Xcel Energy, Vestas & Mortensen Construction partner on carbon-free future
You need a calculator to count all of the wind turbine towers rising on Colorado’s eastern plains. Three hundred will be in place by October at the Rush Creek wind farm in Elbert County, just southeast of Denver. Once Rush Creek is completed, there will nearly 3,200 megawatts of total wind capacity on our system in the state. When operating, we calculate that’s enough 100 percent carbon-free wind energy to power over 1.7 million households – close to the estimated total number of homes along Colorado’s front range.
Xcel Energy CEO Ben Fowke was on site to inspect the progress and commented, “I’m not sure what’s more impressive: the scope and scale of Rush Creek or the fact that our largest wind farm ever is coming in on schedule and under budget.”
Ben Fowke (center), CEO of Xcel Energy checked the progress with Mortenson and Vestas leaders at
Rush Creek, the largest wind farm Xcel Energy has ever constructed.
The 600-megawatt project is a key piece of the company’s transition to a clean energy future, as a national leader in wind energy for more than a decade.Learn moreabout Xcel Energy’s commitment to carbon-free energy. And because wind is an energy source that doesn’t require spending on fuel, these wind turbines will also help keep bills low for Xcel Energy customers.
More wind farm projects in the works
Because of its benefits, wind energy is essential to our energy future. Last year we announced the country’s most substantial multi-state wind investment with 12 new wind projects in seven states. While Rush Creek is set to be the first project constructed, utility regulators have approved the other 11, which are now in various stages of development.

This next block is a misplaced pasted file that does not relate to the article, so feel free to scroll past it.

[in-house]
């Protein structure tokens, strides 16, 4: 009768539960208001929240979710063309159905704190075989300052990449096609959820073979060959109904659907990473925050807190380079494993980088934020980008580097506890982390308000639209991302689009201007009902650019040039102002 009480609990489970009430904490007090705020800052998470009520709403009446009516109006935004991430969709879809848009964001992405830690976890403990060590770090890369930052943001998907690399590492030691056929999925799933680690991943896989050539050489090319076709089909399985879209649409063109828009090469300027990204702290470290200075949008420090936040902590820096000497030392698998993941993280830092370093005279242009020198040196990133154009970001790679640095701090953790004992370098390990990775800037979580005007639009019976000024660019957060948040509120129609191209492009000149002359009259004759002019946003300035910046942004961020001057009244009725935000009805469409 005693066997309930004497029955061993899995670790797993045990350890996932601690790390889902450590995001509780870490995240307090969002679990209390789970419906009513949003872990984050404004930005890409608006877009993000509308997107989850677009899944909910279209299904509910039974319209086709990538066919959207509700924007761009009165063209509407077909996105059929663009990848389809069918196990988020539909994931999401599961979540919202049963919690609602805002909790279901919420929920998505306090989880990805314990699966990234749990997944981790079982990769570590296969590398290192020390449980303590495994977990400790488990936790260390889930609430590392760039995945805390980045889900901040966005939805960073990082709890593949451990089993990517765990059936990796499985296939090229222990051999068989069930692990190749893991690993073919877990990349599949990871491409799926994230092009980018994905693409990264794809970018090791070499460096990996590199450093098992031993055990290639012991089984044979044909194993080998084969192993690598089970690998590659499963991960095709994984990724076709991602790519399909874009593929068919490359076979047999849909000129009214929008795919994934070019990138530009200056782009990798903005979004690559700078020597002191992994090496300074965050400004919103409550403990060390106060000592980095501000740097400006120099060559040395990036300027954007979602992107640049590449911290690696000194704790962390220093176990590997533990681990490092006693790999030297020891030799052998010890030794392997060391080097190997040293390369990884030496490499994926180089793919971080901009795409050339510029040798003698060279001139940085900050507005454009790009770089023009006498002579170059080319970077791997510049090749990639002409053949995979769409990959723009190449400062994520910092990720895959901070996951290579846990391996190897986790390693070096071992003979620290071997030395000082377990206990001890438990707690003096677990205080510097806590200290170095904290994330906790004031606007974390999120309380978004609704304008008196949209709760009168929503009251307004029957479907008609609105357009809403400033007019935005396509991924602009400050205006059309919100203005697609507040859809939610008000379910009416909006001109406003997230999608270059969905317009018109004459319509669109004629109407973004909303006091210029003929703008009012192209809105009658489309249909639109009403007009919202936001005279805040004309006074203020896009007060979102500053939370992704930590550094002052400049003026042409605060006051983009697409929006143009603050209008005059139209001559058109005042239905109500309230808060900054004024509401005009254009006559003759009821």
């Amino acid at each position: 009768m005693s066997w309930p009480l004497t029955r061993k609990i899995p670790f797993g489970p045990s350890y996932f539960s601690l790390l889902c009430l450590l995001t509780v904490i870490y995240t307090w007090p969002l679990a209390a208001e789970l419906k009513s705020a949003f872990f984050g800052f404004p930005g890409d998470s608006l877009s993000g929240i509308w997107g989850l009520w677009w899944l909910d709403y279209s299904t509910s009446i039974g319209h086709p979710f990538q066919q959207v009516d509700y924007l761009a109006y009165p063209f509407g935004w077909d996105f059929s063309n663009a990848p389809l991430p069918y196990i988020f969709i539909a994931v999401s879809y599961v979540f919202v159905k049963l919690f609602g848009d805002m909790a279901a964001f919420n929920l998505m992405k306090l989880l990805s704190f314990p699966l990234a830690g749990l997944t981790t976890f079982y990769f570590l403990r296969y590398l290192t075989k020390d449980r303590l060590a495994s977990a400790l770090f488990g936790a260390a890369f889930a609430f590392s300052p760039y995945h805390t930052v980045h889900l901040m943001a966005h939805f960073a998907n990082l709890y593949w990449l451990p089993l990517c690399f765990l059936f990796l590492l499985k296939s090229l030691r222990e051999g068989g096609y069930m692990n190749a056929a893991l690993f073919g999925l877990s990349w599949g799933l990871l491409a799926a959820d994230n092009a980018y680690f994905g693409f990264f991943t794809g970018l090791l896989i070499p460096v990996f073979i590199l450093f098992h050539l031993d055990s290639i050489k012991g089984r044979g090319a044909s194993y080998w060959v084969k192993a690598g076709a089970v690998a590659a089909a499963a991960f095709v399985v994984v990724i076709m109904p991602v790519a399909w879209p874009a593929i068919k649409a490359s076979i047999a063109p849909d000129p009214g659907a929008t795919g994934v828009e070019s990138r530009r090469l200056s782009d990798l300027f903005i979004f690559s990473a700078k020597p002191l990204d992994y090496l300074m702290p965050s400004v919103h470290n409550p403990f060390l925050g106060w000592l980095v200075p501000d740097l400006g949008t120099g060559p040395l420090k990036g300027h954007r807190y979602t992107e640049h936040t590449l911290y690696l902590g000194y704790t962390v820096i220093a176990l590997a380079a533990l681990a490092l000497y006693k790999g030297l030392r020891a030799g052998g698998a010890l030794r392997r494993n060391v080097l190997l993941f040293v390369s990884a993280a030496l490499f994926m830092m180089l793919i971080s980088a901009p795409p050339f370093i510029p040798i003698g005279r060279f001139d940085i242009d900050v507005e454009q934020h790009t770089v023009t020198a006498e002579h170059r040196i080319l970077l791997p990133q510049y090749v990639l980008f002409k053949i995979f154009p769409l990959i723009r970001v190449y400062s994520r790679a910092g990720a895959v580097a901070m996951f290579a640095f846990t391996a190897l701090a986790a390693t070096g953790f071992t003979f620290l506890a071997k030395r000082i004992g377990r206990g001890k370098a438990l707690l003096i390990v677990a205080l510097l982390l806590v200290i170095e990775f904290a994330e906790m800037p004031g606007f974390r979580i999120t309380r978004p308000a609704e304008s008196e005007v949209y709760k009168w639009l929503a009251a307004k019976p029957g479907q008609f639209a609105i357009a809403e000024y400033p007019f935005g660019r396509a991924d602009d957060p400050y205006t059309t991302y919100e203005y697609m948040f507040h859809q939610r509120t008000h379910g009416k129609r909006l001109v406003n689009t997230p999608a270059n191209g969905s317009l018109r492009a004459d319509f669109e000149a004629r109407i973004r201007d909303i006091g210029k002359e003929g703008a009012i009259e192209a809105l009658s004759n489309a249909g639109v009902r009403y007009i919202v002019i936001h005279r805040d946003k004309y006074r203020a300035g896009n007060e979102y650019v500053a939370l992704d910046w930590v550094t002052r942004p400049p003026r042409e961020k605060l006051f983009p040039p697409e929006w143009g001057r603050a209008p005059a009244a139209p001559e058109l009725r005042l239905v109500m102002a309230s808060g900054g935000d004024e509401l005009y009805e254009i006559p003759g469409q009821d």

We’re set to break ground on the Foxtail Wind project in South Dakota (Aug. 9)
The Hale Wind project in Texas (Aug. 14).
When all the projects are complete at the end of 2021, we expect to be the first energy provider to surpass 10,000 megawatts of wind capacity.
Wind: a cash crop for farmers and communities
The high-wind real estate of Rush Creek offers a notable boost for the local farm economy. Leasing arrangements for the new turbines provide farmers with a new cash crop and help support the local tax base. Also, nearby services, hotels, and restaurants in surrounding communities see a significant uptick during construction, and once it’s complete, several new full-time jobs are created to manage the wind farm. Take a look at a story fromCBS4 in Denverto see how the wind is bringing change to Colorado farmers.
Bigger, quieter and more efficient wind turbines
These “next generation” wind turbines provide advantages over previous models constructed just five years ago. New computer-engineered blade design has brought more effective wind generation. By mimicking the tail of an owl, flexible fringe elements placed on the blade help reduce wind resistance, which results in less sound output from the turbine.
Each wind tower from the base to the tip of the highest blade is 135 meters or approximately 450 feet. With the larger blades and more advanced gear technology, more energy can be generated.